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  • Callie Angell on Bear Island, Maine, August 7, 2003. Photo: Felicity D. Scott.

    Callie Angell

    IN JANUARY 2000, Callie Angell, curator of the Andy Warhol Film Project at New York’s Whitney Museum of American Art, e-mailed me to wish me happy New Year. “I’ve been traveling a lot, out to PA nearly every week,” she wrote, referring to the site of MoMA’s Celeste Bartos Film Preservation Center in Hamlin, Pennsylvania, “but I seem to be finished with the films out there for the time being (hard to believe).” She went on to detail what she’d been working on:

    I just finished cataloguing the most incredible Warhol film: the 105 Screen Tests he shot of Philip Fagan, his lover, over 105 days, each

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  • Thomas Hoving

    THOMAS HOVING’S DOUBLE LIFE, as art historian and arts administrator, was in both its dimensions driven by much the same set of obsessions—a passion for beauty in its most flamboyant artistic embodiments, and an insatiable lust for the publicity that went with celebrity. These qualities prompted a number of decisions that laid the groundwork of the museum as we know it today. And this was perhaps the true crowning achievement of his famous tenure as director of the Metropolitan Museum of Art in New York, from March 1967 until June 1977.

    The history of Hoving’s acquisitions for the institution,

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  • Kenneth Noland

    THERE ARE SOME PAINTERS who treat a finished canvas as a virginal thing that should remain undisturbed on the wall once placed there. When I made a trip three years ago to Kenneth Noland’s Maine studio, I was surprised to learn that he was not one of them. I was visiting the artist because I wanted to view a circle painting titled Back and Front that he had kept since making it in 1960. After I’d looked at the canvas for a while, I told him I didn’t understand why the top had to be the top. “Well, let’s see,” he said. He sprang from his seat and rotated the canvas a half turn. He talked about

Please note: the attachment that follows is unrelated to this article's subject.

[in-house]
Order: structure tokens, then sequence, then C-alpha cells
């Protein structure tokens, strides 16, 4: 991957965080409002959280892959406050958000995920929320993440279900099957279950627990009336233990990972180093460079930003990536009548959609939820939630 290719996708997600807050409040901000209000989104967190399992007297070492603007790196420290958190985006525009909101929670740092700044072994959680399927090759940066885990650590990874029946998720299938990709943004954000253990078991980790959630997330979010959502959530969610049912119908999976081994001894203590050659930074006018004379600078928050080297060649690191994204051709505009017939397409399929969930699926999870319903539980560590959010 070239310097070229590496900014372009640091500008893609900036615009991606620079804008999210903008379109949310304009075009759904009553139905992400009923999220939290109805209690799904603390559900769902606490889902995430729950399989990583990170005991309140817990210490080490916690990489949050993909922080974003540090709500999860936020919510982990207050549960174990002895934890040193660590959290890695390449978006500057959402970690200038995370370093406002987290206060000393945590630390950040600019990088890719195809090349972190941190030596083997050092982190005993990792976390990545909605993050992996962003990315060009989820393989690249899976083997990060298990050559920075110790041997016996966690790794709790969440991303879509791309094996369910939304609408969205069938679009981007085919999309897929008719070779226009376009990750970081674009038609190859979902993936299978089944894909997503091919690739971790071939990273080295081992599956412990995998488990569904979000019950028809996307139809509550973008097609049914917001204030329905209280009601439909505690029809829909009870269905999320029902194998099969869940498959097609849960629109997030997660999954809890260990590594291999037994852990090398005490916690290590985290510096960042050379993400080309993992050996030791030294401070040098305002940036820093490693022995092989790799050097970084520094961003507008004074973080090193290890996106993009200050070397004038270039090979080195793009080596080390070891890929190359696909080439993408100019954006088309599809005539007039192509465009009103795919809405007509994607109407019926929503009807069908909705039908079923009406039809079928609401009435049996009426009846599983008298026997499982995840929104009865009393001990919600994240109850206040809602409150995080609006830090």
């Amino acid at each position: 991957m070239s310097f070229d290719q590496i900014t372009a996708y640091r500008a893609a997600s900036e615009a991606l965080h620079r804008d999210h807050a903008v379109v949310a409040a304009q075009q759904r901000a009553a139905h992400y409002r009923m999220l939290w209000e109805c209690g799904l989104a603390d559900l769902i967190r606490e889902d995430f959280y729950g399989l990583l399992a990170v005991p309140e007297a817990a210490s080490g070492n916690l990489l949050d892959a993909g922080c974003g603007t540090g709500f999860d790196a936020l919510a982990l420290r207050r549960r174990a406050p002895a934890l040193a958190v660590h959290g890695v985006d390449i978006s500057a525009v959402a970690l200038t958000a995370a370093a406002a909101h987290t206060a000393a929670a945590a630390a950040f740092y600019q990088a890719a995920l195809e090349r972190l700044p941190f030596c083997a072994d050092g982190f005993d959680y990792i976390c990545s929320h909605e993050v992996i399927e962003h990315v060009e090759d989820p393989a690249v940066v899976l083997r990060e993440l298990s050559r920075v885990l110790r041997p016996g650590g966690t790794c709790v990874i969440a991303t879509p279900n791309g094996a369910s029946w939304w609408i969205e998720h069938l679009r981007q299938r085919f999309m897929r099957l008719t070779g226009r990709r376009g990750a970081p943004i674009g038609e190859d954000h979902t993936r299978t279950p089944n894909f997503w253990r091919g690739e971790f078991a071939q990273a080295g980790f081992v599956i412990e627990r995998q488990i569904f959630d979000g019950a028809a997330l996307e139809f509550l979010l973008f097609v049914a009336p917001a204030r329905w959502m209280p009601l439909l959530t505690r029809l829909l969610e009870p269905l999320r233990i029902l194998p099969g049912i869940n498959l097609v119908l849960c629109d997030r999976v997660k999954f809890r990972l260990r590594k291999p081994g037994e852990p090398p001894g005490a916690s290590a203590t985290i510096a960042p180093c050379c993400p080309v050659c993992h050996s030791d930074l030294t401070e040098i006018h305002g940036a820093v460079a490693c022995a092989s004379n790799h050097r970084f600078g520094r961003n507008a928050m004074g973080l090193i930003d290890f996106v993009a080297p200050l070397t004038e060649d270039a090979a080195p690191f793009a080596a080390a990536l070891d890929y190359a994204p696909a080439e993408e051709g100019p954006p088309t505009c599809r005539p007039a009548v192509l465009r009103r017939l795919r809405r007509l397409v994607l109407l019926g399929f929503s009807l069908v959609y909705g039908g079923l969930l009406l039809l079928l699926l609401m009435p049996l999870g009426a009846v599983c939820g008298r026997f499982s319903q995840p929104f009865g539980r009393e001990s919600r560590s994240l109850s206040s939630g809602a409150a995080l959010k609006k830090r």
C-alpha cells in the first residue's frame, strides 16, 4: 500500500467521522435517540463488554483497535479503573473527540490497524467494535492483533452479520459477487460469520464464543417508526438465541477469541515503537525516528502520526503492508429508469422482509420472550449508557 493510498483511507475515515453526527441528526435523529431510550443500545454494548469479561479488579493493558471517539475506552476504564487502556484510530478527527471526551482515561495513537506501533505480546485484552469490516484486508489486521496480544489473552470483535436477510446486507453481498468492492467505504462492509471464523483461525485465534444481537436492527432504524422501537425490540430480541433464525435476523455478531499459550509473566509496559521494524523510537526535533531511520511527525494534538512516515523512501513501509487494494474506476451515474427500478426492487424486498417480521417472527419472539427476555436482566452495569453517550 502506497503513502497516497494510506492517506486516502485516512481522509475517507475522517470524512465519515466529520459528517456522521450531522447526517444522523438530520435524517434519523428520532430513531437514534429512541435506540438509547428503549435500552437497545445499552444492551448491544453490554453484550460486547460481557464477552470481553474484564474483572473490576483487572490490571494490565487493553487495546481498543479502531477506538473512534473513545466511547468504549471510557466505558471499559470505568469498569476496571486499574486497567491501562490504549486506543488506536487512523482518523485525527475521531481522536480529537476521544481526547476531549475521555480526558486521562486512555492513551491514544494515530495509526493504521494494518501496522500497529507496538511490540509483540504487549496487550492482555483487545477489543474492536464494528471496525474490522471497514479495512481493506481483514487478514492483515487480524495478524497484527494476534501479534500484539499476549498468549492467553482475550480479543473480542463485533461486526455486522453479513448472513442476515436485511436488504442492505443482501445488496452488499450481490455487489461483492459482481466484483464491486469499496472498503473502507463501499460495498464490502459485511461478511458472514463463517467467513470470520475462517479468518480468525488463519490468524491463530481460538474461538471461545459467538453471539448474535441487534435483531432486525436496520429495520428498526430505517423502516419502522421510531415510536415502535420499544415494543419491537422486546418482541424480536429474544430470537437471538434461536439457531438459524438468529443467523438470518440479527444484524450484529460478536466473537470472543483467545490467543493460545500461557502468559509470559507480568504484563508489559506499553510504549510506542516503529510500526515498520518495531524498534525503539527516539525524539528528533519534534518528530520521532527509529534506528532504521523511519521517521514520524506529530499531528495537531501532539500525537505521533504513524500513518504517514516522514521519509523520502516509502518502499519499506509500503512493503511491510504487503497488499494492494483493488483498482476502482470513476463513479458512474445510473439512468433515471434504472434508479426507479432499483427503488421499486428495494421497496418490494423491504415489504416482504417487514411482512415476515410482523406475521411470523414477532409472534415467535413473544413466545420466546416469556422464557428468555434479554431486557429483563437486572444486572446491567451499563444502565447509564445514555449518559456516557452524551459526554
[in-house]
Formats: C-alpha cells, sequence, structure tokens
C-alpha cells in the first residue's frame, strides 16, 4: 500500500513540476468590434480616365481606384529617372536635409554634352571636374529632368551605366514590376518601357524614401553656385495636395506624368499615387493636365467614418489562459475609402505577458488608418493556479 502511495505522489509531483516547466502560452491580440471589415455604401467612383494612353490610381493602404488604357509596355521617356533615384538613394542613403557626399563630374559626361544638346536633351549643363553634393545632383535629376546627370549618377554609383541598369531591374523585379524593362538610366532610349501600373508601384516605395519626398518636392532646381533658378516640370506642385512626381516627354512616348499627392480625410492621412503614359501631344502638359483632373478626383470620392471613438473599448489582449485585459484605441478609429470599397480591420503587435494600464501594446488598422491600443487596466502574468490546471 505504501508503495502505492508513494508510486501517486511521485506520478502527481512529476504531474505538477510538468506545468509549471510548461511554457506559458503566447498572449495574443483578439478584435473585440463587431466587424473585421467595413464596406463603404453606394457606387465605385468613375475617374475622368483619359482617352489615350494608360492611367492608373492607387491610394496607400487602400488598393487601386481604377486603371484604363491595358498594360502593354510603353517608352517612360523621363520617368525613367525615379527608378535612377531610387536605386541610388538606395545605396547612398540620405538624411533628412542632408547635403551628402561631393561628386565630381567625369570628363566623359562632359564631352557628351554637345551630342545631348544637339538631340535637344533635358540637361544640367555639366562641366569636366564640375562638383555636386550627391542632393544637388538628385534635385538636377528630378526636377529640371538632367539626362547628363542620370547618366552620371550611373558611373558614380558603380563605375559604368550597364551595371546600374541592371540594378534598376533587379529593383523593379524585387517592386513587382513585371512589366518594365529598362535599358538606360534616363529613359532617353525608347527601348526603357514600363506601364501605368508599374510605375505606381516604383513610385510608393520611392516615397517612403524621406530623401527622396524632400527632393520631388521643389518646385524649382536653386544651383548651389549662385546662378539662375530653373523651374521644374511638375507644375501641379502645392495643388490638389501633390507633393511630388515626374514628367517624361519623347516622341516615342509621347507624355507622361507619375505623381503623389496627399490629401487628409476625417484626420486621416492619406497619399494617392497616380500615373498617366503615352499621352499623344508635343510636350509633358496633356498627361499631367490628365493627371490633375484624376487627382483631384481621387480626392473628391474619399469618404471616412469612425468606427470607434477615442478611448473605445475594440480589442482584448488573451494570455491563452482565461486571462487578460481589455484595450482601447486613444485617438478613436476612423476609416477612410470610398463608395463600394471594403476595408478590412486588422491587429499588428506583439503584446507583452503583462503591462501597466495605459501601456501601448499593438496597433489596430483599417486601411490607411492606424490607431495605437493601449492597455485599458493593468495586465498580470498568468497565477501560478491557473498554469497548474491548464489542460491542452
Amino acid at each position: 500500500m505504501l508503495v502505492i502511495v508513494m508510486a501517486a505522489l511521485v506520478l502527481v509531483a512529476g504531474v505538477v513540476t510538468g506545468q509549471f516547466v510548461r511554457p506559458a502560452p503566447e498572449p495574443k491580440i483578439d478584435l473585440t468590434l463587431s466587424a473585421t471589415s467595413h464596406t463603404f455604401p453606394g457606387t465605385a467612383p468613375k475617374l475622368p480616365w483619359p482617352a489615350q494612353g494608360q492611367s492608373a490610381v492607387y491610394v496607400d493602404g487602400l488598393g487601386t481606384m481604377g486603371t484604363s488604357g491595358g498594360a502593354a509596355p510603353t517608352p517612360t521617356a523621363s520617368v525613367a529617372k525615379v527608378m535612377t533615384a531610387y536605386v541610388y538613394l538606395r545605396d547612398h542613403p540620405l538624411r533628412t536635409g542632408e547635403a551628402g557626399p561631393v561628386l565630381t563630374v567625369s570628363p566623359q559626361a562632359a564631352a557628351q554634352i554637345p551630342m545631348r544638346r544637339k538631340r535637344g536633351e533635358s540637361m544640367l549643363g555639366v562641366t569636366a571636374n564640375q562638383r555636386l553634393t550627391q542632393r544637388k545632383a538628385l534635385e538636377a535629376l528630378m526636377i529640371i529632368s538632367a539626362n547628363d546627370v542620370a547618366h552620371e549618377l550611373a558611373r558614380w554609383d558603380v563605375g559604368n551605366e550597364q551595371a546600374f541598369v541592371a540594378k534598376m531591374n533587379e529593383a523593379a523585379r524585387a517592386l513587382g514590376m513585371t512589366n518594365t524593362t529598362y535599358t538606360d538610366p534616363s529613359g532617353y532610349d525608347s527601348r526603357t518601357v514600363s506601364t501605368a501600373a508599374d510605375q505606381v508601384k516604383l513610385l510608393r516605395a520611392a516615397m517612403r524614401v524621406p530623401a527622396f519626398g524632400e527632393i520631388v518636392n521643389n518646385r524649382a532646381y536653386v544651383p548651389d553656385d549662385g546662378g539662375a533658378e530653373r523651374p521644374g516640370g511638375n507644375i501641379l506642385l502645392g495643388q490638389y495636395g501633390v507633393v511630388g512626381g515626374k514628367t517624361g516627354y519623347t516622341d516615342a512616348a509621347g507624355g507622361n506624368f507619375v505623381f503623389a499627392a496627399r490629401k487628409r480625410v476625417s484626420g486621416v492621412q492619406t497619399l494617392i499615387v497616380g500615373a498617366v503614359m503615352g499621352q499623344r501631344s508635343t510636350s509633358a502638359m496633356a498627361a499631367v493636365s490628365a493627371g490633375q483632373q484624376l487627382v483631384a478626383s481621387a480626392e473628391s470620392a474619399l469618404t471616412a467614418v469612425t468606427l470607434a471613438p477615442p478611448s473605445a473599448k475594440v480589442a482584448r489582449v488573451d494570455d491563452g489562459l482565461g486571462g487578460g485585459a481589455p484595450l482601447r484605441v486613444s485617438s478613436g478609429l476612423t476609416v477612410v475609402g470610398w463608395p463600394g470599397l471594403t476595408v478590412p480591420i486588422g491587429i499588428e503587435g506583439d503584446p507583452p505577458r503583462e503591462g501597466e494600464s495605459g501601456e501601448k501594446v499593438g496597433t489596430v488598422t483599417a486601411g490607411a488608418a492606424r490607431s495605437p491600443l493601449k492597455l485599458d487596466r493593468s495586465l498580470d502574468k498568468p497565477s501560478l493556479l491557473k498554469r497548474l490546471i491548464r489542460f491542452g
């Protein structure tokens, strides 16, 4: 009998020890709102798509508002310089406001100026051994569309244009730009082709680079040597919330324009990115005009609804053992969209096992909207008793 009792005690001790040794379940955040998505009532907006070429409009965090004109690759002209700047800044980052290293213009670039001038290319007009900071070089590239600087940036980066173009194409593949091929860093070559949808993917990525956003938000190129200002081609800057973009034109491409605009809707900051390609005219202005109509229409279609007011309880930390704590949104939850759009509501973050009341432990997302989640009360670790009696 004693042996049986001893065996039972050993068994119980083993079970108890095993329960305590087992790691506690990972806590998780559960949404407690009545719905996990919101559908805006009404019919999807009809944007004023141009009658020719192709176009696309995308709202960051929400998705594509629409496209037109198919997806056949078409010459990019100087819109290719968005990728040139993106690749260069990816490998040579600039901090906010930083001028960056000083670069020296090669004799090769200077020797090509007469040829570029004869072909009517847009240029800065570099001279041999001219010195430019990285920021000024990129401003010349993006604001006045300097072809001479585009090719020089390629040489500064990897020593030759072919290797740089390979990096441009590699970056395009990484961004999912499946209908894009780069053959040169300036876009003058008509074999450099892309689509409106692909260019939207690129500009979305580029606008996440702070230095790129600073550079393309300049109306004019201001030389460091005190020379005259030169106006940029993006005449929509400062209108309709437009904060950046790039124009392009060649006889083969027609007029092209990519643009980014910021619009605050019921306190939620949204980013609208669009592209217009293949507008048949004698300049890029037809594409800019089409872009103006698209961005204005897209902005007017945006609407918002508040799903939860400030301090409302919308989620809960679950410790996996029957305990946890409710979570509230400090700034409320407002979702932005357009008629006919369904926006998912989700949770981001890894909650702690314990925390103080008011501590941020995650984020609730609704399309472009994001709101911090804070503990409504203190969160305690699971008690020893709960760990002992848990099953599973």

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  • Eric Rohmer

    Love desires nothing but itself.

    —Lycidas, in Les Amours d’Astrée et de Céladon

    (The Romance of Astrea and Celadon, 2007)

    IN HIS LATTER YEARS, the French filmmaker Eric Rohmer—who died on January 11, at the age of eighty-nine—took on the terse, attenuated air of a Jansenist abbot. Lean, austere, his eyes a cool, penetrating blue, Rohmer embodied the rationalism and restraint for which his cinematic style had become famous. The elder statesman of the Nouvelle Vague, born a decade before Truffaut and Godard, Rohmer also served as the New Wave’s sage, resisting aesthetic and political fashion to

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  • Nancy Spero

    IN 1966, NANCY SPERO concluded that the language of painting was “too conventional, too establishment,” and she decided that from then on she would work exclusively on paper—flimsy, vulnerable, insignificant paper meant to be pinned to a wall. Having recently returned to the United States after a number of years in Europe, Spero was deeply disturbed by the atrocities the US military was committing in Vietnam, and over the course of the next four years, she created her first significant works on paper, the scores of gouache-and-ink pictures that make up her “War Series.” As she later described

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  • Irving Penn

    “TURN YOUR HEAD A TINY BIT TO THE LEFT. . . . Good, but a little higher . . . Yes yes, a little higher still . . .” Click.

    “Now what would happen if you’d put your hand to your left cheek? Not that far up, a bit lower . . . the index right on the jawline . . . There, yes there, great!” Click.

    “Could we try the same with the head much lower . . .”

    I’m posing for Irving Penn, and once again everything hurts. As I follow his directives I know that by the end of the day—no sitting I’ve ever had with Penn lasted less than two hours—the great ache spreading down my neck and across my shoulders will only